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Re: Re: Just a single Question for the Candidates

I agree with Ben that the problems are more subtle than overt. I have never noticed overt sexism in my dealings with debian, though maybe I haven't been looking awfully hard either.

I think that on average, women are likely to be not so confident that their skills will allow them to survive in an environment like debian, compared to their male counterparts. I don't know why this is true, but I experience it all the time. My only guess is that it's basically cultural, and that it's deeply rooted even in someone who is generally sure of her technical/learning skills, as I am.

I have never had a hostile experience with debian, but I still feel really unconfident when I interact with the debian community, even if it's only posting a bug report. I don't understand why this is so, but it's very real. Partly it's knowing that I'm going to be dealing with a man (almost certainly), and he may assume I don't know what I'm doing, and he may put me down or be condescending or unkind as a result.

I think getting over this hurdle is probably hard for a great many women. I know it puts me off thinking about becoming a debian developer, even though I could probably technically manage it. I'm only writing this post at the prompting of a male friend. If he hadn't hassled me about it, I would not have posted this, incase those "scary" debian guys laugh at me, or I make a mistake in posting, or something.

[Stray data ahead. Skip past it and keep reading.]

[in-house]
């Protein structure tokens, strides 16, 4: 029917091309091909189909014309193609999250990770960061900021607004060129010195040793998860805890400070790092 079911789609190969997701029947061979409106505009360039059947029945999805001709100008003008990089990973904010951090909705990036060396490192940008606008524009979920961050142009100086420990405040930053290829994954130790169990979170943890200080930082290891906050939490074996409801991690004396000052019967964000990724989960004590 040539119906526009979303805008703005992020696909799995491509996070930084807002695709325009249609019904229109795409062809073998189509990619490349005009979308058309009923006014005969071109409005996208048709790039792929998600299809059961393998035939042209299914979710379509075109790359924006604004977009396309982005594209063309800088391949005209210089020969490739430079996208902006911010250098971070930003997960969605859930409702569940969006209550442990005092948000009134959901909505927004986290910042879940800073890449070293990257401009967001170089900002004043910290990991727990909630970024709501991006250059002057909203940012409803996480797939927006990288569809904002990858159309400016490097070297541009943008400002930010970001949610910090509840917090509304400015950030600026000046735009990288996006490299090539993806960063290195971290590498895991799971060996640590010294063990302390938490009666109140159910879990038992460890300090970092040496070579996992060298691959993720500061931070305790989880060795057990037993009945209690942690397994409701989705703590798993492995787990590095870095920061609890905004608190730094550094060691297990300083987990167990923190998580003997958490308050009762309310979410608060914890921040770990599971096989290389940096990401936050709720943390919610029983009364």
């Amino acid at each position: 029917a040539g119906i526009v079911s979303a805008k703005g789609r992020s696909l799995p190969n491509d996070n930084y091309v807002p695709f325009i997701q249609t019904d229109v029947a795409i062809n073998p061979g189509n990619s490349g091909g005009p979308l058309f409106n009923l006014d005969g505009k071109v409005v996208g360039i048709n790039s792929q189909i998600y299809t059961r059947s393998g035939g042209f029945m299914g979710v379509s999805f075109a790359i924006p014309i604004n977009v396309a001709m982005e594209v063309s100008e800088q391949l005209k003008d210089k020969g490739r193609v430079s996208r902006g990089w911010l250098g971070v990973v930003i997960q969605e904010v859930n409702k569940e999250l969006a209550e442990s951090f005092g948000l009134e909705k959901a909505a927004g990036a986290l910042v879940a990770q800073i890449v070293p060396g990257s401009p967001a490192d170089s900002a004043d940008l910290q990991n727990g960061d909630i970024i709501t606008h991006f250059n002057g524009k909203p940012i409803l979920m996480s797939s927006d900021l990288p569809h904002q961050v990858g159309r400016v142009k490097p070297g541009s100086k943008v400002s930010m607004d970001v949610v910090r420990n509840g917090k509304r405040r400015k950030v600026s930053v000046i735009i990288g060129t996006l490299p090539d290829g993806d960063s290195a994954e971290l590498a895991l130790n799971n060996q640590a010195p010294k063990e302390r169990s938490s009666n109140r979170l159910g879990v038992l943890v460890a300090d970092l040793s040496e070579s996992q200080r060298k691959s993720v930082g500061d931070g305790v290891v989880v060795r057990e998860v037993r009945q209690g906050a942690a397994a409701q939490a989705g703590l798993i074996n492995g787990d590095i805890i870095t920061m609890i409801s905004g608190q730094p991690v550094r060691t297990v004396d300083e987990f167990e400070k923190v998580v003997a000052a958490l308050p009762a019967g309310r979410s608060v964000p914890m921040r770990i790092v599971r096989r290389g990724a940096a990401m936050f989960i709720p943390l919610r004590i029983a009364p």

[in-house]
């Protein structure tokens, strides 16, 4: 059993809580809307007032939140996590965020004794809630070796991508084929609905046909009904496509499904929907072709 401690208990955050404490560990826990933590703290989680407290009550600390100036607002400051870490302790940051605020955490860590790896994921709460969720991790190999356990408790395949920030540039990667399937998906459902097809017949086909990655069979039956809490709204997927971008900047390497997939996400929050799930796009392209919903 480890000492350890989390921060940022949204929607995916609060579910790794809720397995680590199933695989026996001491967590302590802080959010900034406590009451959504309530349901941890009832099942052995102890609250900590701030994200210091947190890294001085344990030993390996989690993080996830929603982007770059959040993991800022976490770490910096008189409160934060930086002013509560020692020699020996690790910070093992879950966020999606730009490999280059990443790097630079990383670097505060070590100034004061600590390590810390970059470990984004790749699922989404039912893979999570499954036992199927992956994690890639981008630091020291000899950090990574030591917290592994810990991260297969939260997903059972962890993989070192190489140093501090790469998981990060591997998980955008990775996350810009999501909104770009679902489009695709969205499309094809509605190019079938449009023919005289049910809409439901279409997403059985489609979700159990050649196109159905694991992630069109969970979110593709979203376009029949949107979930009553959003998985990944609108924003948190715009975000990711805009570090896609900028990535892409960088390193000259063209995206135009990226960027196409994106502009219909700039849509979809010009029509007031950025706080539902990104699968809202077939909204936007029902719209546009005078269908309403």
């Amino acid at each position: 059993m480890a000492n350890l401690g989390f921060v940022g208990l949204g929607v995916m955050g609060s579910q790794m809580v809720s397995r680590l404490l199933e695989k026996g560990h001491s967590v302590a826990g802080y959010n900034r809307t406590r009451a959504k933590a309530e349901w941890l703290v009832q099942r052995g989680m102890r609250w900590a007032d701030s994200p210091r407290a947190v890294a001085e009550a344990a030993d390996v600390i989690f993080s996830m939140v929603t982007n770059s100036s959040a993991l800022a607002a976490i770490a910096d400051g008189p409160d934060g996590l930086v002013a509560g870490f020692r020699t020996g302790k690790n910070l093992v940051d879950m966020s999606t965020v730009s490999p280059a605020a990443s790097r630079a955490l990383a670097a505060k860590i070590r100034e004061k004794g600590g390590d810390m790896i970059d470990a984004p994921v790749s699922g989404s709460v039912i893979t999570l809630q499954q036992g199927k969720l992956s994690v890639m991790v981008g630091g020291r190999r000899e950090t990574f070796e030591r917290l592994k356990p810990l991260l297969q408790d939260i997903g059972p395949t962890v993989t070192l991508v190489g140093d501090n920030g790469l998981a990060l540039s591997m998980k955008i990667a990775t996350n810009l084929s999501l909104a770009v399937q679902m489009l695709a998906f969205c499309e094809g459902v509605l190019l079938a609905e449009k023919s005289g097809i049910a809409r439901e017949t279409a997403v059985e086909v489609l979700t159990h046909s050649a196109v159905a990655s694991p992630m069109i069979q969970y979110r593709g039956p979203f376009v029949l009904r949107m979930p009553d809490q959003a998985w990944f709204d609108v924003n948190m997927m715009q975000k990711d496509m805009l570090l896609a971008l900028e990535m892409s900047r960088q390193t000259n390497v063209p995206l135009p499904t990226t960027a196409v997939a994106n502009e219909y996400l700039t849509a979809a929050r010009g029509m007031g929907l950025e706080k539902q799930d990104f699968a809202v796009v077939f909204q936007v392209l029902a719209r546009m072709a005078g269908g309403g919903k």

To overcome the problem (and yes, I do believe lack of input from half of humanity is a problem), I think debian needs to get less "scary" towards women. Maybe if the word went out that women would be actually welcomed, people would be more interested. Something on the website, possibly? I also think that all debian people could bear in mind that when a woman is interacting with you, it's likely that she's nervous about doing so. That's not your fault, but it's helpful if you are sensitive to the possibility, Remember that women in western countries spend their whole lives getting told that they are not supposed to be any good at computers, and some of that sticks subconciously, even when we don't believe it really.

This is my opinion, anyway :)

Helen Faulkner

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